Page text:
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Opposition questions govt. on NEET, education policy


The Opposition on Tuesday sought the State government’s views on various issues including its stand on national eligibility test for medical education, teacher vacancies in schools and colleges, non-appointment of Vice Chancellors to half a dozen universities, the delay in issue of smart cards to school students and the status of teacher eligibility test.
During the debate on education, Leader of the Opposition M.K. Stalin wanted to know what action the government has initiated with regard to the National Entrance and Eligibility Test (NEET). He said students from economically weaker background and rural areas would be affected if NEET were to become compulsory. DMK member from Kanniyakumari S. Austin also raised the issue.
Health Minister C. Vijaya Baskar said the government was determined to admit students only through the present system. The Chief Minister had issued a government order in 2005 and ruled that only Class XII marks would be used to determine admission. Even in her election speech in Palayamkottai, she had opposed NEET, he said.
Opposition members wanted the government to specify their stand on the new National Education Policy. Congress member J.G. Prince alleged that the introduction of the new education policy was aimed at ‘saffronisation’ of students. K.A.M. Muhammed Abubacker of Indian Union Muslin League and M. Thamimum Ansari of AIADMK said the policy was against social justice and the State’s reservation policy.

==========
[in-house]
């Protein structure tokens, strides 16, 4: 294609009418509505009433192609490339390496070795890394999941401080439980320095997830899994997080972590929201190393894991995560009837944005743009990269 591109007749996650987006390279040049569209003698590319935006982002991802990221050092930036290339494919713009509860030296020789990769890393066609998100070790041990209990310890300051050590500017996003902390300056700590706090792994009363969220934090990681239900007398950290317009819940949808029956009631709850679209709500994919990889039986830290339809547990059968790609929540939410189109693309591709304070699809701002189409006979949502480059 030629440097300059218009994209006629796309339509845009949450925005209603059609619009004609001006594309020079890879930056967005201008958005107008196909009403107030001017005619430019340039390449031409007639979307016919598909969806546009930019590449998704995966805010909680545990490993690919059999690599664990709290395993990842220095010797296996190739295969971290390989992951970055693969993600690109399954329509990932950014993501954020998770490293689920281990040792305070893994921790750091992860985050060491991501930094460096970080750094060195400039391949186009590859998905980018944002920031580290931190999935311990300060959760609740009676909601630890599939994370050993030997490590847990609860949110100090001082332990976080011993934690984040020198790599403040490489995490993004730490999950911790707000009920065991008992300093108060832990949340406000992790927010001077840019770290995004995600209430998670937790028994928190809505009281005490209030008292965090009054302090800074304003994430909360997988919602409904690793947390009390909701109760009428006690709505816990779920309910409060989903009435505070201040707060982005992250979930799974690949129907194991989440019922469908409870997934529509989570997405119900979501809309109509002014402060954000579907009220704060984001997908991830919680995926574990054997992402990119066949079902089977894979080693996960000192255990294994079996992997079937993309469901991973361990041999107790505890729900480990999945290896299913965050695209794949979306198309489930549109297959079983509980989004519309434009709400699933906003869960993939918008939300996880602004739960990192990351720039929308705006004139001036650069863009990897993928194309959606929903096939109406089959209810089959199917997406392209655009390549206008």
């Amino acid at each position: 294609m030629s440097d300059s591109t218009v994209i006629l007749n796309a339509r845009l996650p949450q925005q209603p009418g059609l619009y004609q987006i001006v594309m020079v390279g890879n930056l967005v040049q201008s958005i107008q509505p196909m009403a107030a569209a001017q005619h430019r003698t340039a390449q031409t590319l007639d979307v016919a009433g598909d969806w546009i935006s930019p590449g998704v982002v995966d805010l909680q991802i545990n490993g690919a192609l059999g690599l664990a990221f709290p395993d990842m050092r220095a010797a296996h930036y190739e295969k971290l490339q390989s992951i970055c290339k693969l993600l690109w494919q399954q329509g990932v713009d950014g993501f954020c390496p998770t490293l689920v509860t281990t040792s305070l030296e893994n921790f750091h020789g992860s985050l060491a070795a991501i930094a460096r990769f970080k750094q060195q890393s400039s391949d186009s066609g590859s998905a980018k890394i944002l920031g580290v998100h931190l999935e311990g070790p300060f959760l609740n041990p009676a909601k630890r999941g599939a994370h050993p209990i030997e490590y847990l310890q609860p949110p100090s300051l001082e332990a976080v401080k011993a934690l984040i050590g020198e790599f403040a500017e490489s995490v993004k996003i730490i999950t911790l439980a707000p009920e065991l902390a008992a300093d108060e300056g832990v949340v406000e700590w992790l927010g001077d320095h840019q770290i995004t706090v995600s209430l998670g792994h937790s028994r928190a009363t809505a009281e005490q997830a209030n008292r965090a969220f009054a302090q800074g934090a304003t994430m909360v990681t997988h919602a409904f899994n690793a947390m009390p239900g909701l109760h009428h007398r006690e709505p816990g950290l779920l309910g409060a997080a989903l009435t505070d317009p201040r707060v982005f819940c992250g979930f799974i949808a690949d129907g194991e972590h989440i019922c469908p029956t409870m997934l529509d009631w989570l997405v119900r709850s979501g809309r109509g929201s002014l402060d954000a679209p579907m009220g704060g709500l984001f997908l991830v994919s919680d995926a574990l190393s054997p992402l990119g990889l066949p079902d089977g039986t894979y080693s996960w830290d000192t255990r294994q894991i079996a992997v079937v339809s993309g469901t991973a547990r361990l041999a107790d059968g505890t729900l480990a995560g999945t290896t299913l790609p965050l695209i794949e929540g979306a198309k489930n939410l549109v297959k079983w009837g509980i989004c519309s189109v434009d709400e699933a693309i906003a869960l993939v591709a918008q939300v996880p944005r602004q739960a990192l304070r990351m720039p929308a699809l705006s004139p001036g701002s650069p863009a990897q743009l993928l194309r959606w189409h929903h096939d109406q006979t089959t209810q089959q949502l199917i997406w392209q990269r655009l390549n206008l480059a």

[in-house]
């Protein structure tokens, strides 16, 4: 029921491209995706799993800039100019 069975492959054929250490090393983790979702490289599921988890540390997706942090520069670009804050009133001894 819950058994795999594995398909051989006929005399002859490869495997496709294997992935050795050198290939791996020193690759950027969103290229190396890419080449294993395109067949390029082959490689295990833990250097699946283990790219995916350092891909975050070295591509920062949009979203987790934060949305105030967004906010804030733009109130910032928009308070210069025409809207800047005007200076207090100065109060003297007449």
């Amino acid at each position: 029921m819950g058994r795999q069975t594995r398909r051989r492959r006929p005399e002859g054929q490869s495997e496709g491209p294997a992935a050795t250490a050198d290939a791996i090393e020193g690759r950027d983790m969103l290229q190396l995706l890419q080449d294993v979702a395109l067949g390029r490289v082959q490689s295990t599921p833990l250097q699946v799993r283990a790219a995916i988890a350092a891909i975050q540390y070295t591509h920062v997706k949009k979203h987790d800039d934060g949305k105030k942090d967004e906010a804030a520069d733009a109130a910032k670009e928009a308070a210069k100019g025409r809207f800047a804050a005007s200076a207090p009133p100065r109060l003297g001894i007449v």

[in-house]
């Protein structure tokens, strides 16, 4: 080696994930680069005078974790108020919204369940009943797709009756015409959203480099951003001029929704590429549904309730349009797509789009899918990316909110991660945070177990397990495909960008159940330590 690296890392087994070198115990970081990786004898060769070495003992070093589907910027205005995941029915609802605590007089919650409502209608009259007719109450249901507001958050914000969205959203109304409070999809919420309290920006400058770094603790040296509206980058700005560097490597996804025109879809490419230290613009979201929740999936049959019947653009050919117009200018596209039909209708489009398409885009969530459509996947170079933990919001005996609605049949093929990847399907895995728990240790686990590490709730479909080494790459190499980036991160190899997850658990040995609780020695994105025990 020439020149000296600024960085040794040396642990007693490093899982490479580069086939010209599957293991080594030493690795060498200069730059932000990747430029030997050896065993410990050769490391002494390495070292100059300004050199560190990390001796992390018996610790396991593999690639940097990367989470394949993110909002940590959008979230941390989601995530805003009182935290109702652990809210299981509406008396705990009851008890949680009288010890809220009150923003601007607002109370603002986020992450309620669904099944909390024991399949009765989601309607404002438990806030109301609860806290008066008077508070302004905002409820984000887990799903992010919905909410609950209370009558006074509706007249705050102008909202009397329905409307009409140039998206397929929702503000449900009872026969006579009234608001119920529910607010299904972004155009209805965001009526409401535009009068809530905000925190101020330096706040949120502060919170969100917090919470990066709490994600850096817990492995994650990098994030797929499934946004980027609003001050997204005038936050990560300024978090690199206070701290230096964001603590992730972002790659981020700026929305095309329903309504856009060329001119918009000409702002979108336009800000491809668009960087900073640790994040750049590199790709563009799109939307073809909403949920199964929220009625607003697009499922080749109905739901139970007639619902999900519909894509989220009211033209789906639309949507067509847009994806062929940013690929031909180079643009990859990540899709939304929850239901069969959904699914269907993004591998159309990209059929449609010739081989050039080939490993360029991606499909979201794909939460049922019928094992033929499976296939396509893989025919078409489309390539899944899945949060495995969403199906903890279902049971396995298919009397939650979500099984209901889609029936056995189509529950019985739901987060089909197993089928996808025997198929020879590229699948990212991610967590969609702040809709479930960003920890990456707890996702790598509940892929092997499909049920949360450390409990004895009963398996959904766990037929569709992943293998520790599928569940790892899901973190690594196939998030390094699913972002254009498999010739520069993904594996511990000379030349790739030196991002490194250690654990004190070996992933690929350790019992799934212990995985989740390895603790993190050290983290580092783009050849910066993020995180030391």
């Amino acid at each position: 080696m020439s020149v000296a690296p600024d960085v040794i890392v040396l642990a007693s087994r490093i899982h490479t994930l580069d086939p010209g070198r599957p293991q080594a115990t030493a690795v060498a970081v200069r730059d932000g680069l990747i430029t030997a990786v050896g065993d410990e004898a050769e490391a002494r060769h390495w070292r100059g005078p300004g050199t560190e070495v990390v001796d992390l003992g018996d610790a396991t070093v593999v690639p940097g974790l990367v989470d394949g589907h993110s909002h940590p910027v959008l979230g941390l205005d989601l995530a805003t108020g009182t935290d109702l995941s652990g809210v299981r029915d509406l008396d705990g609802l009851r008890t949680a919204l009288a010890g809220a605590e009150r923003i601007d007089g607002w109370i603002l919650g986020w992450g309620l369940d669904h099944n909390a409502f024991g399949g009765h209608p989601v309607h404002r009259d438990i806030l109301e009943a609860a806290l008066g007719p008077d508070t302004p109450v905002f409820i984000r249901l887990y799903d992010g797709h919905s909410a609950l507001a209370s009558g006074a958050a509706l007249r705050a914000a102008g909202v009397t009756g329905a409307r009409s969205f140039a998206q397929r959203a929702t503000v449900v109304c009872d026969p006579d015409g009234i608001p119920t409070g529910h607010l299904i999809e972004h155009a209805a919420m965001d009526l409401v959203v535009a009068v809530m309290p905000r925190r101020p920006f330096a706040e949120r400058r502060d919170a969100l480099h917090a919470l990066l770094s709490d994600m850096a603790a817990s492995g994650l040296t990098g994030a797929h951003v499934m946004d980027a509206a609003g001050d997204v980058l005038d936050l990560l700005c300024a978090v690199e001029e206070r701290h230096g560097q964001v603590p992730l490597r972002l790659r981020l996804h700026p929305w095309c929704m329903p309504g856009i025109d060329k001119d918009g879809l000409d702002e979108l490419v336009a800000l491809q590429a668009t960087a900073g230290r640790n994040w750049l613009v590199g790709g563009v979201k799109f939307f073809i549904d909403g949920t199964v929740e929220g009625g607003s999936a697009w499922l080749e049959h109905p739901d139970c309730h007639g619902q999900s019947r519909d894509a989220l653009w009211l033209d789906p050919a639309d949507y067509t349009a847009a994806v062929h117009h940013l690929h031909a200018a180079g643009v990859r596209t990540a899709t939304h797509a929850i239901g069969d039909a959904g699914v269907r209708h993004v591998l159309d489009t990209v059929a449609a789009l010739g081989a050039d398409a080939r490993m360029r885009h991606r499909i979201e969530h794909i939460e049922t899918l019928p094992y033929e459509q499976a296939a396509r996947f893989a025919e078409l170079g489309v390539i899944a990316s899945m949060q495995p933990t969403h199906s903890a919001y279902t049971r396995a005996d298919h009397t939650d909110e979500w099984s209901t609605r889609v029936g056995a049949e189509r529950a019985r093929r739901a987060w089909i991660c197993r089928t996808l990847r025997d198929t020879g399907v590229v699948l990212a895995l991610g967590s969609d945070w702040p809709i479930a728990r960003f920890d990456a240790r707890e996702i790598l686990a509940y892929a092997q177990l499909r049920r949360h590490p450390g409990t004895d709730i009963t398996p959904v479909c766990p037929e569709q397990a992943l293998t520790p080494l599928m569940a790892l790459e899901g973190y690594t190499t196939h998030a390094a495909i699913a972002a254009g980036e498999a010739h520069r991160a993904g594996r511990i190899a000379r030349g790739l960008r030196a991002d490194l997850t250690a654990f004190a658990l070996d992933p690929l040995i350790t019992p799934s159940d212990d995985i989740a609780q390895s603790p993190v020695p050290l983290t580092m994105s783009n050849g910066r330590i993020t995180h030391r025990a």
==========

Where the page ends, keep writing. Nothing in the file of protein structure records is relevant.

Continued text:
Mr. Austin urged the government to update its syllabus every five years to pave way for students to do well in competitive exams. Currently, only a handful cleared national competitive exams, he said. Mr. Prince said that teacher appointments should be based 50 per cent on seniority and 50 per cent on Teacher Eligibility Test (TET) marks.
He asked the government to expedite the appointment of Vice Chancellors as five to six universities did not have VCs, which was affecting the functioning of these universities. He also wanted the government to fill vacancies in colleges.
Higher Education Minister K.P. Anbazhagan maintained that the lack of VCs did not affect the day-to-day functioning of the institutions.
Of the 47 vacancies for the post of principal in 86 government colleges, only 15 were yet to be filled, he said, assuring the members that all vacancies would be filled shortly.

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